May 20, 2018
CIP Code: 8969 (510299-01)
This doctoral program studies communication processes, language use and acquisition, communication disorders, and related areas. Students are expected to concentrate their work in one or more areas of active faculty research. The program is designed to produce research professors for colleges and universities and/or researchers for schools, clinics, and hospitals.
For regular admission an overall 3.0 grade-point average in prior undergraduate and graduate studies, a satisfactory score on the Graduate Record Examination, three supporting letters of recommendation, and an acceptable 1-2 page personal statement of goals and research interests are required. Applicants will normally hold the Speech Pathology and Audiology, M.S. and the Certificate of Clinical Competence in SLP, but individuals with master's degrees in related areas are welcomed. Exceptional students may enter the doctoral program directly from the baccalaureate. A master's degree is not required for completion of the doctorate.
An introductory course in parametric statistics, and introductory course in linguistics, and a graduate course (500-level or above) in research of communication disorders are required. Any missing prerequisites must be made up within the first year of full-time study or its equivalent.
The student must pass a preliminary written examination or have completed the Capstone Seminar required by the Department for its Master's students.
Identifying a Mentor
On or before entry to the program, the student shall identify a member of the Graduate Faculty willing and able to serve as his/her Mentor (i.e., primary advisor), or the Graduate Coordinator will identify someone willing and able to serve in that role. To serve as a Mentor to any doctoral student the faculty member must have an active publication and research agenda in the student's declared area(s) of interest. No student will be admitted unless there is a qualified member of the Graduate Faculty willing to serve as that individual's Mentor. A student may change Mentors during the course of study, provided that another willing and able Mentor is named in writing to the Graduate Coordinator of the Ph.D. Program.
All students must complete 72 post-baccalaureate semester hours of which at least 48 hours must be in approved non-dissertation (and non-prerequisite) course work and of which a maximum of 15 approved hours can be counted from any master's degree program already completed. The student must complete all requirements within seven calendar years beginning with the first semester of enrollment as a Ph.D. student.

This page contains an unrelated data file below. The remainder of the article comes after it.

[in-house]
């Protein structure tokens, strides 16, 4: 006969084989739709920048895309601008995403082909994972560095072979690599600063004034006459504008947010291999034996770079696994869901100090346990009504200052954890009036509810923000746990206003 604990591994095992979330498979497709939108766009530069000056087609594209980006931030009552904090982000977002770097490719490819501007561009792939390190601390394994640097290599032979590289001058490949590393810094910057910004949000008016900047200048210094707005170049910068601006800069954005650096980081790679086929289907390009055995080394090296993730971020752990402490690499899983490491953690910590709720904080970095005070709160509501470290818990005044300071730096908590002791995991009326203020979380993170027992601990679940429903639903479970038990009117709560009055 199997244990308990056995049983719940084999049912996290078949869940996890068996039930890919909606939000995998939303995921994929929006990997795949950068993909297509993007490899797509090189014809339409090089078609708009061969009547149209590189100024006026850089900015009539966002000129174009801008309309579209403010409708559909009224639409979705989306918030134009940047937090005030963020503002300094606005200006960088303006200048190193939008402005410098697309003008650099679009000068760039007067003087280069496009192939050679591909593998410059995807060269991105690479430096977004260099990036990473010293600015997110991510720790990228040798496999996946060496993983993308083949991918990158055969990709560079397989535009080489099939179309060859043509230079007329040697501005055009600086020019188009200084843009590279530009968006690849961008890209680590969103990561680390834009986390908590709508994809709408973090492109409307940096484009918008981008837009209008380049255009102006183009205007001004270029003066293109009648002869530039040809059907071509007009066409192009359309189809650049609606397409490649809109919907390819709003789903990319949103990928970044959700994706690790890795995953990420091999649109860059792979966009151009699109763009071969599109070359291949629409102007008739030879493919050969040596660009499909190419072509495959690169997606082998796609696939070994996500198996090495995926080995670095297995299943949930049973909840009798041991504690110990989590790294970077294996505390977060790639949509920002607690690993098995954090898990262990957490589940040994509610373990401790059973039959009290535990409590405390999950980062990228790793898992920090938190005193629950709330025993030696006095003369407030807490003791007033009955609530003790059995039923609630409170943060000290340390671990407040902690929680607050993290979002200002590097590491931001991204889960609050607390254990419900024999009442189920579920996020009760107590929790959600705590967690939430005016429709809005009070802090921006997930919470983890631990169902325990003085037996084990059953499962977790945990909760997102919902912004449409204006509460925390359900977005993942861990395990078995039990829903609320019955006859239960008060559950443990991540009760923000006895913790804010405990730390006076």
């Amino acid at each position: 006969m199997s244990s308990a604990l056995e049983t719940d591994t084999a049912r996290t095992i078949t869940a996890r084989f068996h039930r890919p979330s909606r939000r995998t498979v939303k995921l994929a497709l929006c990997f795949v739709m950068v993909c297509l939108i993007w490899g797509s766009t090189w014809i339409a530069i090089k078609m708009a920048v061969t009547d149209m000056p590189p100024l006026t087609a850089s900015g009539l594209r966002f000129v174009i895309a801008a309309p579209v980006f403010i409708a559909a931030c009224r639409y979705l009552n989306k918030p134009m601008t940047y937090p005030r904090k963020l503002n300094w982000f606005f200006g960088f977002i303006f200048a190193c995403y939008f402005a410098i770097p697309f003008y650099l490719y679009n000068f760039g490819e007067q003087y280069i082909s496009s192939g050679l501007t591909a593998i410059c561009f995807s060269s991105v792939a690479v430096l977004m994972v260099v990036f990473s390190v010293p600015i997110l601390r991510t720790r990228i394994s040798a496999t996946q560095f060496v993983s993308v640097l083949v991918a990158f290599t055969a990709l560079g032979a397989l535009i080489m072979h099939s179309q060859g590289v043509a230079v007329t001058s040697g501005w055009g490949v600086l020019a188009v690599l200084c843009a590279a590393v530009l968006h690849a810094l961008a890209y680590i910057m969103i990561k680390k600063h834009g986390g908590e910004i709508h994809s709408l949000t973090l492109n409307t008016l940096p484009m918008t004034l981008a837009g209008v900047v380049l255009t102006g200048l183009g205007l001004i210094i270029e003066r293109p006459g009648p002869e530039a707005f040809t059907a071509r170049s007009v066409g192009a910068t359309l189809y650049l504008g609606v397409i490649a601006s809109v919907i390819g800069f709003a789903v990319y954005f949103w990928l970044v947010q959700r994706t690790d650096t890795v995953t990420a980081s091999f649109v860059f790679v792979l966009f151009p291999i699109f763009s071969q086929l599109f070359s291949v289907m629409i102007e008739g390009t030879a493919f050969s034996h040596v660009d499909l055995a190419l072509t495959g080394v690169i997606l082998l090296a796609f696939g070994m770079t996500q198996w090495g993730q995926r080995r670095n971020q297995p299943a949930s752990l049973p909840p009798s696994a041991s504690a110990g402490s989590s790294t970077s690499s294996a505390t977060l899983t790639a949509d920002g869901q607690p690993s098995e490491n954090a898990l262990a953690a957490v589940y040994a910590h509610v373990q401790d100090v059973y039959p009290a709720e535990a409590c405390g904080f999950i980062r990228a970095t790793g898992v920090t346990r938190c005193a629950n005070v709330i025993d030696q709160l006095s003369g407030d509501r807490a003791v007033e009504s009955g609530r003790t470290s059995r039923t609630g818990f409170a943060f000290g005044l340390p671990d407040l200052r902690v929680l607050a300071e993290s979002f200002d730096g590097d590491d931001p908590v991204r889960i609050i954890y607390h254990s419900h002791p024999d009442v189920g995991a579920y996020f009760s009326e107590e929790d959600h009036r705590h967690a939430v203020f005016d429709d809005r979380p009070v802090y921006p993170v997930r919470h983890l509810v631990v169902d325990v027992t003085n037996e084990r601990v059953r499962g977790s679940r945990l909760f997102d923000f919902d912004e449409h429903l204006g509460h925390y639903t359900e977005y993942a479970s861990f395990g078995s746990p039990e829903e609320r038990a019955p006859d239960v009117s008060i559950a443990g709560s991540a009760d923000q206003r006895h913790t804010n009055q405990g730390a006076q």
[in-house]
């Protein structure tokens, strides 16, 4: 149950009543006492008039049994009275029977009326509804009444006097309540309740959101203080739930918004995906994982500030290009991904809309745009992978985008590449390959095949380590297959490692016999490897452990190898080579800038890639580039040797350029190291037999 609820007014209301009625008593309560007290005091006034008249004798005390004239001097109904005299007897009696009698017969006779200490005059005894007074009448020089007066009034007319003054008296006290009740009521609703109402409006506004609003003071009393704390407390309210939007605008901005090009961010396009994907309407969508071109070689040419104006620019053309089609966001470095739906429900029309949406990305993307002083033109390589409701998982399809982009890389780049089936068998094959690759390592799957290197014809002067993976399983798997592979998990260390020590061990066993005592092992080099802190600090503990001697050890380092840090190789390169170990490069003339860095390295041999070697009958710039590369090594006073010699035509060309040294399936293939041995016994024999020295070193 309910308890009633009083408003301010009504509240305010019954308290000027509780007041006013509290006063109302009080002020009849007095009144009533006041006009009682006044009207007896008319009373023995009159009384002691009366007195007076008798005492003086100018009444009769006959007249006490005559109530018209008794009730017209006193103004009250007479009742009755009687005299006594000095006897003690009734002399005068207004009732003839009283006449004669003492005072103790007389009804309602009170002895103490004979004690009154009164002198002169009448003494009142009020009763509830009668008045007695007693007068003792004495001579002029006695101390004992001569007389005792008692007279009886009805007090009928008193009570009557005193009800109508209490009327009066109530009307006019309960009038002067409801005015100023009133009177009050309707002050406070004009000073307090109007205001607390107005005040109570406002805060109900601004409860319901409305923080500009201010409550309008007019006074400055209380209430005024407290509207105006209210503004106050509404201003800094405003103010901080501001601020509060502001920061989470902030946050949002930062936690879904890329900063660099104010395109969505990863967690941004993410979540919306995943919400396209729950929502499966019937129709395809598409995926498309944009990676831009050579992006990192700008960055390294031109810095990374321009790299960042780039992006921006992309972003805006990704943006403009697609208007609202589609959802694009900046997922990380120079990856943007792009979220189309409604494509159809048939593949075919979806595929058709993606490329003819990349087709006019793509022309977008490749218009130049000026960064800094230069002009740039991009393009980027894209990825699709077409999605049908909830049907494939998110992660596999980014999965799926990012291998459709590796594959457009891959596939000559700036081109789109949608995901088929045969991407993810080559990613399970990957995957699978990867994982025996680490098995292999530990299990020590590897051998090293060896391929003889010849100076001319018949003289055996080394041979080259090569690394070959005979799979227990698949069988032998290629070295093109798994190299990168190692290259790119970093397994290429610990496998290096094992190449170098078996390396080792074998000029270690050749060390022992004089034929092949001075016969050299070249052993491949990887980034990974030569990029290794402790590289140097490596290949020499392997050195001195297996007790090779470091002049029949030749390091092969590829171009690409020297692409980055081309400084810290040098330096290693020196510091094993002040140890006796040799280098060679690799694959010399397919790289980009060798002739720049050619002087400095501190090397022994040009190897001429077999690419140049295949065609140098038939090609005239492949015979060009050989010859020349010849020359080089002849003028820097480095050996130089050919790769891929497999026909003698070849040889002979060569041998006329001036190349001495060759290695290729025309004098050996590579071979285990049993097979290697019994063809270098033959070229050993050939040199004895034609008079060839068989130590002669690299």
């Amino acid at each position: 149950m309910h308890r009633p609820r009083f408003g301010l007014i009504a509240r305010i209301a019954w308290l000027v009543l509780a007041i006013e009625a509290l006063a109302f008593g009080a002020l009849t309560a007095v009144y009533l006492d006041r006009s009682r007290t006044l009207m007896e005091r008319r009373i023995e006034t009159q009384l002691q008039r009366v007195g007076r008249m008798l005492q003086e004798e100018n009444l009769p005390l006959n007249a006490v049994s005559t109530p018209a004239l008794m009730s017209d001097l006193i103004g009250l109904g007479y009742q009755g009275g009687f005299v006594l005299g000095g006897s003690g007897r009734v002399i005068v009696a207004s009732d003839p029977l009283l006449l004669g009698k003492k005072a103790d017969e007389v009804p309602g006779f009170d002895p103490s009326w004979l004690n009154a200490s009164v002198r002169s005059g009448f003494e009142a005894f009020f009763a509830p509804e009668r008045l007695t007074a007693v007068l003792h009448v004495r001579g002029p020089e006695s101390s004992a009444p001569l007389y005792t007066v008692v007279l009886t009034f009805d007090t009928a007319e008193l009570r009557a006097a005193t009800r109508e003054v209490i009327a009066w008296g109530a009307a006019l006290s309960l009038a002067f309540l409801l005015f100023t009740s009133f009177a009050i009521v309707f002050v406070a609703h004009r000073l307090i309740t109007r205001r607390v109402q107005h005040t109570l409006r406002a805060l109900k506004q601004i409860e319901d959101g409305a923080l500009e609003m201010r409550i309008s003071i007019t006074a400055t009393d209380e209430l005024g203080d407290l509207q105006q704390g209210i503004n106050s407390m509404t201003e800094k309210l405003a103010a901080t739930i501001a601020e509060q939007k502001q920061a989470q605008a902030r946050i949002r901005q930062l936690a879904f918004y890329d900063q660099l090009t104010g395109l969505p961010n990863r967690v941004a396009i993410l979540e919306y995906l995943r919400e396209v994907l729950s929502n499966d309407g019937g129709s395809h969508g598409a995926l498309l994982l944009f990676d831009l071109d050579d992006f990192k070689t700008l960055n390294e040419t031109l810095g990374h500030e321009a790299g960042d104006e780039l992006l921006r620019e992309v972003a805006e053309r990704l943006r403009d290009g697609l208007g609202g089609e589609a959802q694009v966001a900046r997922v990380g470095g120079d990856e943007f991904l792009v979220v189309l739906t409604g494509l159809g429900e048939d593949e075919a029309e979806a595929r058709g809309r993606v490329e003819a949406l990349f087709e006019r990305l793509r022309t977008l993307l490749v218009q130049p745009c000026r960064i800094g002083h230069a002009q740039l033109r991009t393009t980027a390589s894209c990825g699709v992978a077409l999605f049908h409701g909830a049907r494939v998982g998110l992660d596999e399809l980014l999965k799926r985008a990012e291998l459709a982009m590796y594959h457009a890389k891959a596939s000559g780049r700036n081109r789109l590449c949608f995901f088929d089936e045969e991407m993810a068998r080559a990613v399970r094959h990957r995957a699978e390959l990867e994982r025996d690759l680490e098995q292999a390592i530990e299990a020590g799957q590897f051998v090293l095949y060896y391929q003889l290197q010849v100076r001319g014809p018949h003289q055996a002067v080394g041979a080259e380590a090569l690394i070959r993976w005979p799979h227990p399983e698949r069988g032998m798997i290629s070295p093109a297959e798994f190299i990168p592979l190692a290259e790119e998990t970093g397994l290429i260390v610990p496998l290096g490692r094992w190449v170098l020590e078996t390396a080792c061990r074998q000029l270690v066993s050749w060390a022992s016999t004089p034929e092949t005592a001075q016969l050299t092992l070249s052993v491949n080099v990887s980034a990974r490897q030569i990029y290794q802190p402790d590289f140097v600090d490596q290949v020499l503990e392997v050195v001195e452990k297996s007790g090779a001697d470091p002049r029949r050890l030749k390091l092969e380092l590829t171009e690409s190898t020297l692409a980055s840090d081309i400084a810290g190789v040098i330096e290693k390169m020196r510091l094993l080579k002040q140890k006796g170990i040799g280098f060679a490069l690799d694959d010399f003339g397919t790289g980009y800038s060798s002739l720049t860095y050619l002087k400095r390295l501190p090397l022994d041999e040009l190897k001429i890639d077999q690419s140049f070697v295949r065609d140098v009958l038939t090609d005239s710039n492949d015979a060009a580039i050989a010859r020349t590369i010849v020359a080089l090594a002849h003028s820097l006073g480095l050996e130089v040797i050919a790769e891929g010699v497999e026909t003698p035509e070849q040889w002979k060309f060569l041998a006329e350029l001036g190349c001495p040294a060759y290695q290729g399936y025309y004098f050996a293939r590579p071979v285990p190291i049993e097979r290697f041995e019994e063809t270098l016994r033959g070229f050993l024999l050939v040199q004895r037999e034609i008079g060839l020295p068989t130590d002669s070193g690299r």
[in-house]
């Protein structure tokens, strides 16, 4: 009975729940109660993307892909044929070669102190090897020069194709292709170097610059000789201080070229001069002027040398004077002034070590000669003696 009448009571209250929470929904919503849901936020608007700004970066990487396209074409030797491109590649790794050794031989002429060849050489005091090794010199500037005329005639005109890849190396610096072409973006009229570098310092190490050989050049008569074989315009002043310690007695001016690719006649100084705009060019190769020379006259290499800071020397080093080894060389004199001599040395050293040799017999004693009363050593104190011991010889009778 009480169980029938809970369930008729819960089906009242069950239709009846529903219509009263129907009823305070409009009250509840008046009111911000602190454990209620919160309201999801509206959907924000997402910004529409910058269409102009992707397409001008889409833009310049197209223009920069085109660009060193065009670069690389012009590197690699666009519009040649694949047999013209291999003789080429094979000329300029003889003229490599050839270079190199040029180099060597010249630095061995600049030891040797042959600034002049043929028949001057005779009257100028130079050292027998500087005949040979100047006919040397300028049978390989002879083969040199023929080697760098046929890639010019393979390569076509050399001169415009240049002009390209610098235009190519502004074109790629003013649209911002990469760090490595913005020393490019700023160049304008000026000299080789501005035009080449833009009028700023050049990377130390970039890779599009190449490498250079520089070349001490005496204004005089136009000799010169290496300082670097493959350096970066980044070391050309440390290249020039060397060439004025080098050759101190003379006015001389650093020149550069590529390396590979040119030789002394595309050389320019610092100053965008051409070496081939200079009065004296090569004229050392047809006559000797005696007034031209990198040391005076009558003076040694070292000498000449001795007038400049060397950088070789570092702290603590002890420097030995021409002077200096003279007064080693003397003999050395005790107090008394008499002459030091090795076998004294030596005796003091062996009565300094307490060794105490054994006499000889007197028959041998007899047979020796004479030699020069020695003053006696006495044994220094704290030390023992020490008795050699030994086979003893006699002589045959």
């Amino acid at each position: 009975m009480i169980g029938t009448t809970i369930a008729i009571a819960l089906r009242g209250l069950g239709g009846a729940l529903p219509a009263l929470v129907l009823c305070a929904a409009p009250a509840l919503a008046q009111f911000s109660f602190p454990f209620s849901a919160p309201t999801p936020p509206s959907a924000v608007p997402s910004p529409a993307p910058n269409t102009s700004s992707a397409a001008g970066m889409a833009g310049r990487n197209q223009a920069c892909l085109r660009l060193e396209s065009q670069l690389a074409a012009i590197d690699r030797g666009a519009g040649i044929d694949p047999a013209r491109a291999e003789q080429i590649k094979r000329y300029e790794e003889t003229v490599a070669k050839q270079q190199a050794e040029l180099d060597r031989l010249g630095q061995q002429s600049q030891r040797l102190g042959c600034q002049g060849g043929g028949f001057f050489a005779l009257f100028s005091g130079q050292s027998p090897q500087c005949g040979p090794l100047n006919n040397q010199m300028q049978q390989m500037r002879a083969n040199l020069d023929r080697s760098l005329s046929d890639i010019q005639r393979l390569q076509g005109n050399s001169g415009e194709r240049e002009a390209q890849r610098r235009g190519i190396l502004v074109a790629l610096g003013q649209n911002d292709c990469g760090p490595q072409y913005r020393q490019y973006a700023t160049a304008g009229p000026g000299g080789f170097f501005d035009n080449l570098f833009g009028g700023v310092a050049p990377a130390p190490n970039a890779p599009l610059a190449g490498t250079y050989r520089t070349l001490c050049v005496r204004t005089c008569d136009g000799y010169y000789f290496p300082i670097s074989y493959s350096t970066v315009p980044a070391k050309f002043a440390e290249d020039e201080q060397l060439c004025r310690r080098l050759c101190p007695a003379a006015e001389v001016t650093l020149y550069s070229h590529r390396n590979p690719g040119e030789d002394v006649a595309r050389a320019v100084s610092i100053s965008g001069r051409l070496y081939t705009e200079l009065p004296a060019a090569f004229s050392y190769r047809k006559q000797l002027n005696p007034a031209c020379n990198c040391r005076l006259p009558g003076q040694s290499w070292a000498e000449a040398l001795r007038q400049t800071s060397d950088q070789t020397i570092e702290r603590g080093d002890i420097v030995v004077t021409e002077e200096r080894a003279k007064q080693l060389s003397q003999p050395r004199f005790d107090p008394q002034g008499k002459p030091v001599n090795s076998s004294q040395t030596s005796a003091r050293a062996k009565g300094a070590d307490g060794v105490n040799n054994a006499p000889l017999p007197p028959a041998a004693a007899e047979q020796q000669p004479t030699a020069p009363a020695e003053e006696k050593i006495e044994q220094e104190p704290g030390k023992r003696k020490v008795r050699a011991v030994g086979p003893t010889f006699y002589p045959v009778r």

The student shall complete a 9-hour theoretical core and a 9-hour research core. Participation in the Research Colloquium is also required throughout residency at the University of Louisiana at Lafayette. Doctoral students must make at least one presentation related to their own research at some meeting of the Research Colloquium during their tenure in the program. Additionally, every successful student must prepare and submit no fewer than two manuscripts for publication in refereed outlets.
Students are required to obtain the qualitative and/or quantitative research skills necessary to their individual research agenda. It is up to the student in consultation with his/her Mentor and/or Dissertation Director to see to it that this requirement is reasonably met.
Advisory Committee and the Program of Study
The student's Program of Study must be planned in consultation with an Advisory Committee selected by the student in consultation with his or her designated Mentor. It shall consist of not fewer than three members of the Graduate Faculty (at least two of whom are members of the Department) willing to serve. The student's designated Mentor shall head that student's Advisory Committee.
Each student must pass a Comprehensive Examination set by the Advisory Committee.
Dissertation Director and Committee
After successful completion of the Comprehensive Examination, the student shall select a Dissertation Director (usually the student's Mentor) willing to serve on behalf of the student and the Department. In consultation with said Dissertation Director, a Dissertation Committee must be constituted of at least three other members of the Graduate Faculty, a majority of whom must be members of the CODI department, plus at least one qualified reader from another university. The Dissertation Committee must be headed by a member of the Graduate Faculty of the Department or an approved other member of the Graduate Faculty.
The student must present and defend a dissertation proposal acceptable to the Dissertation Committee. After acceptance of a dissertation proposal, the student must remain continuously enrolled for dissertation credit (excluding summers) until the dissertation is accepted.
After the dissertation is completed to the satisfaction of the Dissertation Director, it is to be presented in its completed form to the other members of the Dissertation Committee (including the external reviewer) and the Graduate Coordinator of the Ph.D. program. At the discretion of the Dissertation Director, a formal, public Dissertation Defense will be publicly announced to all committee members, the Graduate School, and all participants in Research Colloquium, not less than two weeks prior to its occurrence.
After the student has completed the public oral defense of the dissertation (as judged in camera by the Dissertation Committee, with the external reviewer normally voting in absentia, and possibly attended by an outside observer appointed by the Dean of the Graduate School), the student must file such copies as the Department and/or Graduate School may require (including electronic versions) and must submit the Abstract of the work in an acceptable form for publication in Dissertation Abstracts.